Breast Cancer Awareness Month, with it’s pink-washed campaigns and numerous pink products, is mainly associated with women, but men can get breast cancer too. While rare, men do develop breast cancer, and the topic is often taboo and rarely discussed. This lack of awareness often means men who develop symptoms may not recognize them or associate them with breast cancer, and they may be diagnosed at a later stage when the cancer is not as treatable.
According to the National Breast Cancer Foundation, Inc., men are born with some breast cells and tissue. And although men don’t develop milk-producing breasts, a man’s breast cells and tissue can still develop cancer. It is much less common, with less than one percent of all breast cancer cases in males, and only one in 1,000 men will ever be diagnosed with breast cancer in his lifetime.
Because breast cancer awareness for males is less, and many men who do develop symptoms delay seeking treatment, men carry a higher mortality rate from breast cancer than women. Unlike women who are recommended to get annual mammograms and do regular self-breast exams, men aren’t routinely screened for breast cancer, so when it is detected, it’s usually at a much more advanced stage. Essentially, most men just don’t think they can get it.
Risk Factors in Men
There are certain risk factors that may make a man more likely to develop breast cancer:
- Older age. Just as in women, risk increases as a man ages. The average age of men who are diagnosed with breast cancer is 68.
- High estrogen levels. Both normal and abnormal breast cell growth is stimulated by estrogen. Men can have higher levels of the hormone due to a variety of reasons such as medications, being overweight or obese, environmental exposure to estrogen (i.e. pesticides like DDT), high alcohol consumption, and having liver disease.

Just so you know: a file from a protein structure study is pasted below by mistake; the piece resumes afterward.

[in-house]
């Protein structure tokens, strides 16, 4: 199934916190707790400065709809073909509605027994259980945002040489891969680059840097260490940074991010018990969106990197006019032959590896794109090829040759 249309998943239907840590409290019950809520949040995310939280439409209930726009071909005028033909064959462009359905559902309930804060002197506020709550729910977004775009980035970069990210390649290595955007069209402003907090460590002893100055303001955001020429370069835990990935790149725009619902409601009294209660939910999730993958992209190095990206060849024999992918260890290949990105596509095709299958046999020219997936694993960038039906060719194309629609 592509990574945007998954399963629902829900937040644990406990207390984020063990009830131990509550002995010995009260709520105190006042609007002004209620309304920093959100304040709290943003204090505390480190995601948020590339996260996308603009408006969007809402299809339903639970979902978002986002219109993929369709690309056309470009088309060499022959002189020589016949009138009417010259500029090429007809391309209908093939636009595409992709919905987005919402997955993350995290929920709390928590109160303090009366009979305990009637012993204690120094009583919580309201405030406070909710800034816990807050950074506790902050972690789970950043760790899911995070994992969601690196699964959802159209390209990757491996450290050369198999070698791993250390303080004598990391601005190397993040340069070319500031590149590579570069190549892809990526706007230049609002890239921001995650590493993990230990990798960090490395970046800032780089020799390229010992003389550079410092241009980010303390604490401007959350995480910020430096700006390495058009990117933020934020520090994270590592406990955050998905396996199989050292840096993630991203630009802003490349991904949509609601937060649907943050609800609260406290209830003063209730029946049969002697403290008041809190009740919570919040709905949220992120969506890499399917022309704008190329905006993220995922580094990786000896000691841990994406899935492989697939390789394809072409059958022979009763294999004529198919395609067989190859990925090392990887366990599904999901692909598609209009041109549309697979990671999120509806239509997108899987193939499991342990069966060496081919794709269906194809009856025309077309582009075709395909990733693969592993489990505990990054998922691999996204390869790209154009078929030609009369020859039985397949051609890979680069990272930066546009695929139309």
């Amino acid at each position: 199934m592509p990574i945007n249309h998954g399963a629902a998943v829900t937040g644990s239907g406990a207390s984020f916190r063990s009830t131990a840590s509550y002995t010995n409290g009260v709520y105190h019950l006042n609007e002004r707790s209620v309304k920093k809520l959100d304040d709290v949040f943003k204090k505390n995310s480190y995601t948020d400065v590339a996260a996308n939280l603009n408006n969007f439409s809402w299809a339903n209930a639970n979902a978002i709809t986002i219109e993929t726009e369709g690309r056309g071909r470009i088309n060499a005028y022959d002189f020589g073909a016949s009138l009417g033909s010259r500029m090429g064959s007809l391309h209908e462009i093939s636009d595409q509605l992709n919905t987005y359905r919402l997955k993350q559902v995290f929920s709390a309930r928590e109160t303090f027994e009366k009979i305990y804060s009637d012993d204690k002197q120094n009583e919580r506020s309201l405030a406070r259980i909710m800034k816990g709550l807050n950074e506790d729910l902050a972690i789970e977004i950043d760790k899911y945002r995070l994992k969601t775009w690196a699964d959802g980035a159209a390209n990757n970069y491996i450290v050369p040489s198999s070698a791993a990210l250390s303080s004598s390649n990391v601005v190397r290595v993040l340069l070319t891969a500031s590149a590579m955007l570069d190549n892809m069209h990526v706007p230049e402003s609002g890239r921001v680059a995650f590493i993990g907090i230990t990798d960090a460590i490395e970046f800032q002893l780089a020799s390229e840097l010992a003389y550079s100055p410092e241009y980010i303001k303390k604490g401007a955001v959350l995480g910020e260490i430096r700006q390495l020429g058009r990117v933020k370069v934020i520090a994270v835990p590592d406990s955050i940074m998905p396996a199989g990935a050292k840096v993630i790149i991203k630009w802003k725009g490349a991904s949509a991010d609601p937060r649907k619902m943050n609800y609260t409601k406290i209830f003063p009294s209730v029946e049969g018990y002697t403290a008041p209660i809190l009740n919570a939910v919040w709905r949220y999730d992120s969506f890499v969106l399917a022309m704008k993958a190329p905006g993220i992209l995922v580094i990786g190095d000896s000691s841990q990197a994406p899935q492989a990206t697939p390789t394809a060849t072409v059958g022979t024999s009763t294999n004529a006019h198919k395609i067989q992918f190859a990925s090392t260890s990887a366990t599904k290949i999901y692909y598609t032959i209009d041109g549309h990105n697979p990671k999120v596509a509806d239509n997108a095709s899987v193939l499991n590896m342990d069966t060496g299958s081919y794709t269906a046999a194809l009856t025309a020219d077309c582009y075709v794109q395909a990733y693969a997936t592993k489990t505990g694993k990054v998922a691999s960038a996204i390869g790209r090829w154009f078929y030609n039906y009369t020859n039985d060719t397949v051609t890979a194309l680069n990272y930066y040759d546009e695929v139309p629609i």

- Family history or genetic mutations. Just as the case with women, if there’s a family history of other men in the family having breast cancer, risks are greater. Also, if men carry the breast cancer genes BRCA1 or BRCA2, they are at an increased risk.
- Radiation exposure. Men who have been treated for other cancers with radiation, especially to the chest, have a higher risk of developing breast cancer.
Symptoms in Men
Symptoms of breast cancer in men can be similar to those for women, but men may not associate these changes with cancer. This causes a delay in diagnosis. It’s important that men recognize that any changes to their breasts should always be checked by their physicians.
Breast Cancer Symptoms in Men Include the following:
- a hard lump in the breast that can be felt
- nipple pain
- an inverted nipple
- clear or bloody nipple discharge
- sores on the nipple and areola
- enlarged lymph nodes under the arm
With early diagnosis, treatment for breast cancer in men can be very successful. More awareness of breast cancer in men is needed so that men recognize any potential symptoms earlier and seek treatment when cancer is at a much more treatable stage.